August 4, 2016 / Creative Writing
Brett Beasley finds that the marathon is the sport of those humble creatures who fail, but it is watched by those who still think that they are heroes.
April 2, 2006
When Martha heard that Jesus was coming,
she went out to meet him, but Mary stayed at home.
The tomb’s black jaw
cored and crushed me, too.
But see, my heap of brittle bones
rises up to crawling,
puts on a shred of flesh,
Sometimes hope is in the hands and knees,
even when the heart lies still.
If I had thought it through,
If he had been there,
If I had spoken—
Well, this I know:
A scattering of ifs clutters the heart
like dishes and scraps left after a meal.
I will not let this rest,
Faith pushes on in the pace,
in the rhythm, small and slow,
like a broom, sweeping, sweeping.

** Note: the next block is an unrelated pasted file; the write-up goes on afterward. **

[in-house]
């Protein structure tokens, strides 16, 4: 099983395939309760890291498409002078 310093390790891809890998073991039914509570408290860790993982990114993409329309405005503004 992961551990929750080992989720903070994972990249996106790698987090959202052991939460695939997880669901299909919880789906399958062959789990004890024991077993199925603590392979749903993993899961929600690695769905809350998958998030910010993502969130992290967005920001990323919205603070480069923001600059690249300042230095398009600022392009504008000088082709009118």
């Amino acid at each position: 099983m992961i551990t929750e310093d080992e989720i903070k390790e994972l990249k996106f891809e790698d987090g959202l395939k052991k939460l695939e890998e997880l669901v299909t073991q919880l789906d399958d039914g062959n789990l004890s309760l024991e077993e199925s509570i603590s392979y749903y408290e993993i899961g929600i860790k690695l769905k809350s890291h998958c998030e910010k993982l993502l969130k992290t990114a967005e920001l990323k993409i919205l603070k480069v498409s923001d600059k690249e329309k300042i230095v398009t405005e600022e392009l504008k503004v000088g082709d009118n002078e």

I will try his mercy as I might.
Does not the goat give her sweet milk
only when we draw it out?
Does not the water lie still in the well
unless we pull, pull, with aching back?
Our mother Rebecca—did she not rise up
and carve a blessing for Israel?
Then I will say,
“Even now, Lord.”
Some say I press too hard on the yoke.
Let it be so; I cannot wait and weep.
He is tender to the patient, silent, helpless;
but Jacob’s daughter stirs his glory—
going out to meet him.
Debra Rienstra is an associate professor of English at Calvin College. She has written two books, Great With Child: On Becoming a Mother, a personal meditation on motherhood, and So Much More: An Invitation to Christian Spirituality, which is a gentle introduction to the Christian faith. Rienstra writes literary non-fiction, poetry, and literary criticism, and teaches early British literature and creative writing.